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Disaster Planning

Some folks here in the U.S. are in the midst of what is being described as one of the strongest storms to hit the East coast in a very long time, or possibly that has ever been experienced.  The thought of mandatory evacuations of New York City and nearby areas is staggering, to say the least.  I can’t imagine how hard it would be to coordinate such a thing for anyone, but to do so when a family member has dementia — or any serious health concern — could be a real nightmare.  I came across a list of things that could be done to prepare for a disaster, and thought it timely to share here.

First of all, it’s important to plan ahead.  Take into account any special needs that those in your family has.  (Think about diabetics who will need access to insulin, or someone who is dependent upon oxygen, or any potential health concern that might arise.)  Identify those who might help you; decide where you will go if the need arises, and figure out the best way to get there.  Keep a list of everyone’s medications, and plan how you might be able to get more if you need to.  (I wasn’t aware that Medicare makes provisions for getting medications out-of-network in an emergency.)  Consider enrolling in a program such as those offered by the Alzheimer’s Association, or other organizations, that will help to locate your loved one if necessary.   Make sure that medical records are available — there are apps now that will allow you to store such things on your phone or tablet, and I know of people who keep a binder ready with necessary forms and information, that can be grabbed up at a moment’s notice.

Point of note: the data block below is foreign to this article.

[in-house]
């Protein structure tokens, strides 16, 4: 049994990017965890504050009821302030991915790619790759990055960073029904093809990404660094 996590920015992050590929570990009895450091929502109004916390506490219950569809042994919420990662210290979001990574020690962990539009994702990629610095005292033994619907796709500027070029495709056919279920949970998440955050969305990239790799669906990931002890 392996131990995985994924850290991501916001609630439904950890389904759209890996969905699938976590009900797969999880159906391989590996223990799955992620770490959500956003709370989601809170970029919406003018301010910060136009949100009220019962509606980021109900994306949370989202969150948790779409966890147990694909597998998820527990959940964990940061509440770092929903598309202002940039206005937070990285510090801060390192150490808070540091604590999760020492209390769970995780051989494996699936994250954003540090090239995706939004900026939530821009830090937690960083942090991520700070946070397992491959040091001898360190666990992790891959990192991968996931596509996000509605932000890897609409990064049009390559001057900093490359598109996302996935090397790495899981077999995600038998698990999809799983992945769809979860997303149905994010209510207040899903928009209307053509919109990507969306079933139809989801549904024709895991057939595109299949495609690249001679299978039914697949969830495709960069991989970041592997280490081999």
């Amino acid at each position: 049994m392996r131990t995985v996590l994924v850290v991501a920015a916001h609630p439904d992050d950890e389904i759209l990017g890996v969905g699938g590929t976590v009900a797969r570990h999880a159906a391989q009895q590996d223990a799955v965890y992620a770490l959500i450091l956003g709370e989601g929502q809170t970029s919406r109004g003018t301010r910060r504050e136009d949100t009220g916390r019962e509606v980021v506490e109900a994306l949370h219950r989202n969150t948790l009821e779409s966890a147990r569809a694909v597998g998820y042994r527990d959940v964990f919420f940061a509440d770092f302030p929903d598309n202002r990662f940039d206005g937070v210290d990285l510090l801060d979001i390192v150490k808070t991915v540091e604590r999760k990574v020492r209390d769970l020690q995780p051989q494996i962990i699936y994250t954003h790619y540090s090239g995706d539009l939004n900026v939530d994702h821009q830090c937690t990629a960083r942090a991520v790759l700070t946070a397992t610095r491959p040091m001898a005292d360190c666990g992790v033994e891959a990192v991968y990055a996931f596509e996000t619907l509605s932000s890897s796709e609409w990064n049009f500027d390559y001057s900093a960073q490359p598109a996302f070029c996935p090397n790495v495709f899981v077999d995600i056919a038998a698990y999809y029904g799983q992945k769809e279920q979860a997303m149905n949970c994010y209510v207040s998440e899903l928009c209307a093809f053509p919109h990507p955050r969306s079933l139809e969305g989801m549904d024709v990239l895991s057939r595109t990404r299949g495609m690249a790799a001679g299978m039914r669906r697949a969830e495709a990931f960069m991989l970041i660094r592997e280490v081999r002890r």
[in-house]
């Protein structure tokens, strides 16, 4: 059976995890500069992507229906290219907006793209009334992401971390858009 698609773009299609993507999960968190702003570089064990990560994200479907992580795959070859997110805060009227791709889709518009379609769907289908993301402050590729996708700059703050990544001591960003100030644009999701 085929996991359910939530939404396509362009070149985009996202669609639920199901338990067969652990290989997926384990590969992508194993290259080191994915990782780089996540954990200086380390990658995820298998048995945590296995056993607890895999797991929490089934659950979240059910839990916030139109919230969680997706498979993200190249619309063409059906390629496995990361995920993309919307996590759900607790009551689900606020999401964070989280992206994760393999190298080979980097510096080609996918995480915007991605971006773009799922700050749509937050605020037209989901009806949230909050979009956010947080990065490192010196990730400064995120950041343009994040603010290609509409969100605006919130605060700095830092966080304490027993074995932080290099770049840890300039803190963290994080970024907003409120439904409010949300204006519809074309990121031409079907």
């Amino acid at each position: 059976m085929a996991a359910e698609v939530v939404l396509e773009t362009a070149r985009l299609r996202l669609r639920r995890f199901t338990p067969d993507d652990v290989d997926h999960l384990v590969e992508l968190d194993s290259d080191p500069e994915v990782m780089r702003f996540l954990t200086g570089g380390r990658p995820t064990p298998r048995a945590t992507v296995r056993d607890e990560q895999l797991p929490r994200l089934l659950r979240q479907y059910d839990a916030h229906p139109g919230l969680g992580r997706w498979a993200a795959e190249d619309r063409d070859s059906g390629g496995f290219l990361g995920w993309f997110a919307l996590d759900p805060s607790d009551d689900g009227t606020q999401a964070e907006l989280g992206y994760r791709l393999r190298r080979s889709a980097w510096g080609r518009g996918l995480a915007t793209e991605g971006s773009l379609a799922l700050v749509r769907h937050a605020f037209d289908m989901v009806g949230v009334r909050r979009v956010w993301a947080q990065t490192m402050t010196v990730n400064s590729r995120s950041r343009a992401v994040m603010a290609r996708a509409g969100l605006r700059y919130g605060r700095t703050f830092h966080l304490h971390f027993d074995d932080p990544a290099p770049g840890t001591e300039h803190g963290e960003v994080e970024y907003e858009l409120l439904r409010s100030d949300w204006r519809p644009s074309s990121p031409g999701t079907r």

It is also important to prepare an emergency kit, and keep it where you can grab it quickly if needed.  Some items that would be good to keep in such a kit include:

—  Copies of important documents:  legal documents, medications, insurance information, etc.

—  Several sets of extra clothing

—  Extra medication

—  Incontinence products

—  Identification items, such as tags and clothing labels

—  A recent picture of the person with dementia

—  Bottled water

—  Flashlight, with plenty of extra batteries

—  Favorite items or foods

(Thanks to http://www.alz.org)

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